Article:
W3C home > Mailing lists > Public > www-style@w3.org > November 2009

Re: [css3-transitions] faster reversing of partially completed transitions

From: Brad Kemper <brad.kemper@gmail.com>
Date: Tue, 24 Nov 2009 18:55:07 -0800
Message-Id: <15AE7407-AF28-4C00-AA9D-948A4ECE75E1@gmail.com>
To: "Tab Atkins Jr." <jackalmage@gmail.com>
Cc: "L. David Baron" <dbaron@dbaron.org>, "www-style@w3.org" <www-style@w3.org>
On Nov 24, 2009, at 6:12 PM, "Tab Atkins Jr." <jackalmage@gmail.com>  
wrote:

> On Tue, Nov 24, 2009 at 6:47 PM, Brad Kemper <brad.kemper@gmail.com>  
> wrote:
>> On Nov 24, 2009, at 2:28 PM, "Tab Atkins Jr."  
>> <jackalmage@gmail.com> wrote:
>>
>>> If I'm going to be using an asymmetric timing
>>> function for state transitions, though, as an author I'm going to
>>> expect that they *always* run in reverse when the state transitions
>>> back to 'normal'.  This includes transition-delays.  I'm not  
>>> thinking
>>> of the transition from :link to :hover to :link as two independent
>>> changes, I think of them as being a change and then a reversal of  
>>> that
>>> change.
>>
>> But you could think of them as two independent changes, and set the
>> transition on each. I think that would be better than the UA trying  
>> to guess
>> your intentions. I don't think I would expect it to run in reverse,  
>> unless
>> (possibly, and that's the question) it hadn't finished running in  
>> forward.
>> If you didn't set the :link version (or the no pseudo-class  
>> version), then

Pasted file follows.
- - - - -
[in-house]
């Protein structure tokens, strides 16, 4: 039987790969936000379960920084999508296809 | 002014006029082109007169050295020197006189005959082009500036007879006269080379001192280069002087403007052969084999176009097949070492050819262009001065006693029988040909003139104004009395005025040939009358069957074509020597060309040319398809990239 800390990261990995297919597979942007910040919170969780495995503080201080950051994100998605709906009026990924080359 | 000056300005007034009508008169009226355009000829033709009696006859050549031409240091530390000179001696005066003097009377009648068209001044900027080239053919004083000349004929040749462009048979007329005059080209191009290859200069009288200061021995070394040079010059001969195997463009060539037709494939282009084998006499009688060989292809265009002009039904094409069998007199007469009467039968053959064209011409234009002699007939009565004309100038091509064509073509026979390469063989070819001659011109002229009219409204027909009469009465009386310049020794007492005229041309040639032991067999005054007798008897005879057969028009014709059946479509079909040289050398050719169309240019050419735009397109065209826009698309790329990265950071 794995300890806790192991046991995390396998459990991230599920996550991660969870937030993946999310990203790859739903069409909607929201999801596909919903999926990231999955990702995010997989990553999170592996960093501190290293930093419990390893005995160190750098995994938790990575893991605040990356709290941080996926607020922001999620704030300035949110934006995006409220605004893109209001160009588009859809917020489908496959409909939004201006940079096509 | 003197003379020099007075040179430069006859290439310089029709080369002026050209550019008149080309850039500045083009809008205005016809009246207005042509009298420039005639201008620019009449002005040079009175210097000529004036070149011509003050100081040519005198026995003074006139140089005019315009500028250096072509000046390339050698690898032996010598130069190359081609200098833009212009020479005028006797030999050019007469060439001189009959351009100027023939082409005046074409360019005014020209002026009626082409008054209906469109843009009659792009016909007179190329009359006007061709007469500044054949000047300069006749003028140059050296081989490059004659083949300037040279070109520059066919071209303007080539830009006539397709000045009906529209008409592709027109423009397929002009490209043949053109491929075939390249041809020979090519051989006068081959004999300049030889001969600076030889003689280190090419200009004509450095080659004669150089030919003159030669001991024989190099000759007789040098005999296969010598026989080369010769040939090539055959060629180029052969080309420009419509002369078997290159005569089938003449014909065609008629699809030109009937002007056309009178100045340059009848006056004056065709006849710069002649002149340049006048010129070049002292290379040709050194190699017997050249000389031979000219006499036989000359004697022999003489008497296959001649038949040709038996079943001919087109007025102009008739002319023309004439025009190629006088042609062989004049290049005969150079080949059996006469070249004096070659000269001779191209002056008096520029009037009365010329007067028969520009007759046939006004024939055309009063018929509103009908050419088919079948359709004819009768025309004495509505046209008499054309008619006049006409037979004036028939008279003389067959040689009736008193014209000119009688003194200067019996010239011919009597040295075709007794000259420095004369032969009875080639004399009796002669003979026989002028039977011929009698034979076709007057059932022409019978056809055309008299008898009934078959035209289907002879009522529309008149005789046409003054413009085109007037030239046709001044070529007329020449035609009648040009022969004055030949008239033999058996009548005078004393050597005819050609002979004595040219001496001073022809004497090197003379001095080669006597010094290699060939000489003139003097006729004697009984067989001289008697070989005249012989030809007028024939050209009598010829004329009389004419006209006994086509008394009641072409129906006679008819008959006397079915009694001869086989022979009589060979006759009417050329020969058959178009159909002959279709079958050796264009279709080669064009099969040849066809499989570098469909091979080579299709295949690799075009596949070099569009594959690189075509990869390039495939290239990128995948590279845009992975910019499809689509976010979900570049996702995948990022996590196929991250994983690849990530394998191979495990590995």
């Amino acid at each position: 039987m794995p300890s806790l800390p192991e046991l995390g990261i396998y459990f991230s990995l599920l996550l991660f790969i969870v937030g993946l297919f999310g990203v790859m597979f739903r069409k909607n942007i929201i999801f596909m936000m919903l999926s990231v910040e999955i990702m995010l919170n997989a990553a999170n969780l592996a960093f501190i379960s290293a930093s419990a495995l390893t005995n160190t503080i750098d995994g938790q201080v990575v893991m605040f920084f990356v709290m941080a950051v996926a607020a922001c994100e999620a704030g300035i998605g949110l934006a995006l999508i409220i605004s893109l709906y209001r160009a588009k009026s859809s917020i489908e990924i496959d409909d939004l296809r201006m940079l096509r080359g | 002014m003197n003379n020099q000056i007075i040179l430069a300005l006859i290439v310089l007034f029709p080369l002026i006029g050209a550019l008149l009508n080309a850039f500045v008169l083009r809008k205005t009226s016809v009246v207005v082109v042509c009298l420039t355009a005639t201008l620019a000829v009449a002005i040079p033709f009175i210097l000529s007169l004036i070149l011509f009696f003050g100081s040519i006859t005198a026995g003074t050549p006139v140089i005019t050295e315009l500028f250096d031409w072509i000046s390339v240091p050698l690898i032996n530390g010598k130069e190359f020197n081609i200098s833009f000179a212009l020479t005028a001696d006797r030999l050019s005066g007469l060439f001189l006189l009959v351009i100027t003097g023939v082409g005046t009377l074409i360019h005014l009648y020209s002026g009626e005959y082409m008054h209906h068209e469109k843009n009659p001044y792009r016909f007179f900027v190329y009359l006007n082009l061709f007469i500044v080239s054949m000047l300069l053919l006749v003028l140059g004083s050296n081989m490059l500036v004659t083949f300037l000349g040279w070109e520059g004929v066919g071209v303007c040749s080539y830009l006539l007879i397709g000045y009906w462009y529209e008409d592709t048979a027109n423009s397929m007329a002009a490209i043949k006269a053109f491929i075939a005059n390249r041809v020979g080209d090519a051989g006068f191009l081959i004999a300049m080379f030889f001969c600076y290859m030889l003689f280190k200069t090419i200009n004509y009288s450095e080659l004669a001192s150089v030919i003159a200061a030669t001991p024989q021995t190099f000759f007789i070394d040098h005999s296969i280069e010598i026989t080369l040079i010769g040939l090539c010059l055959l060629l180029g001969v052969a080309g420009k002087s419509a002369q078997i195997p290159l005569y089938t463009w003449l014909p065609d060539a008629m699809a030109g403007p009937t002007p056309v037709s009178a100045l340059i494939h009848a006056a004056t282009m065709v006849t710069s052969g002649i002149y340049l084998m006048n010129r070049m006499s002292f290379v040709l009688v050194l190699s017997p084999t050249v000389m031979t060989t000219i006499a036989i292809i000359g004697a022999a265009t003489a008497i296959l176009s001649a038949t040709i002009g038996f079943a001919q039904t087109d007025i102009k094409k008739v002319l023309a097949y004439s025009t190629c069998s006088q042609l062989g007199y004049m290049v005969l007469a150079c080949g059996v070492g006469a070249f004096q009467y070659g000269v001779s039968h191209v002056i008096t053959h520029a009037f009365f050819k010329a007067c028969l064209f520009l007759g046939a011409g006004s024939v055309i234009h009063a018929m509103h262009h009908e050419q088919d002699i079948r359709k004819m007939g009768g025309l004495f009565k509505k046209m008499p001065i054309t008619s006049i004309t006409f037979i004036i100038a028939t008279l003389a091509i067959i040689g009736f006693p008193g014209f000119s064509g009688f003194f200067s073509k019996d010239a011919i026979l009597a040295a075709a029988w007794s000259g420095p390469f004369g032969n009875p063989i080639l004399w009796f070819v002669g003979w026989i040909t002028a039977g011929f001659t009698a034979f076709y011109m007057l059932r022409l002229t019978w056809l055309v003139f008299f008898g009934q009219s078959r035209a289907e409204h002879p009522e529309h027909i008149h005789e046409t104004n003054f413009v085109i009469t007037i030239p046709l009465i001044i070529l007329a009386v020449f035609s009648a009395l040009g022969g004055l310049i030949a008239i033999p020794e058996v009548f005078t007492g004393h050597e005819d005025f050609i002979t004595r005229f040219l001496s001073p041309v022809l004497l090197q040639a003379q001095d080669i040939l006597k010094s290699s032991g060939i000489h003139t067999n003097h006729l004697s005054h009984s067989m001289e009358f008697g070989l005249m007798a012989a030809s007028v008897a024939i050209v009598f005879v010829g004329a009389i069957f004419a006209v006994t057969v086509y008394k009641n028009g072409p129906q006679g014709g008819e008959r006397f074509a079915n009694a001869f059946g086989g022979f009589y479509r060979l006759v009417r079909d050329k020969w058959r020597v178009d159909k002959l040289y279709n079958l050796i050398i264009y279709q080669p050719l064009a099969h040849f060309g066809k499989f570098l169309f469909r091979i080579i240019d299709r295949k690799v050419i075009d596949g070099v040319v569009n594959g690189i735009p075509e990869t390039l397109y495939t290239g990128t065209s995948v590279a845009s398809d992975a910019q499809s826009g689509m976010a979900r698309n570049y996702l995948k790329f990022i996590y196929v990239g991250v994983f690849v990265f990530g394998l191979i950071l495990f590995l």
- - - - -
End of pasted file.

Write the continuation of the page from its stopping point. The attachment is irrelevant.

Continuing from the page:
>> unhovering would cause an abrupt change back. If that's what you  
>> wanted (and
>> sometimes it might be), you'd be done; if not, you'd notice pretty  
>> quick and
>> know what to do to fix it.
>
> Do you mean something like:
>
> a { transition-timing-function: ease-in; }
> a:hover { transition-timing-function: ease-out; }
>

Sure, according to your preference (if you set the timing function  
for :hover and wanted something other than the default initial value  
for going in reverse).  Perhaps you'd prefer it to ease out in both  
directions, for instance. Or you could have a different duration  
depending on if you were going into the hover or coming out of it. I'd  
think you'd want to set that yourself.


>
>> I can imagine, for instance, wanting a tooltip thingy that faded in  
>> (with
>> opacity) after a second or two delay when hovering, and then  
>> disappearing to
>> opacity:0 abruptly as soon as I moved the cursor away. If it was  
>> only half
>> opaque, I would want the change back to be just as abrupt (with no  
>> delay or
>> duration) as it would have been if the first transition had played  
>> out. I
>> would expect that to happen if I didn't set any transition values  
>> on the
>> :link, because the initial transition-duration without me setting  
>> it would
>> be 0.
>
> Sure, you want a transition one way, and no transition the other way.
> I don't think that's going to be the common case, though.  I think it
> should be handled by explicitly specifying such.

I think the least unexpected thing is to explicitly specify whenever  
you want a value other than the initial value.

> By default, though,
> if I specified such a transition on a tooltip, I'd expect it to
> transition in reverse when I stopped hovering.

Well, I haven't been that involved in the transition and animation  
discussions before this, so maybe I'm missing something, but I didn't  
think CSS worked that way usually. I would expect the initial value to  
be present on any state I didn't set a value for (such as the non- 
hover in this example) with properties like 'transition-duration' or  
'transition-timing-function'. 
   
Received on Wednesday, 25 November 2009 02:55:58 GMT

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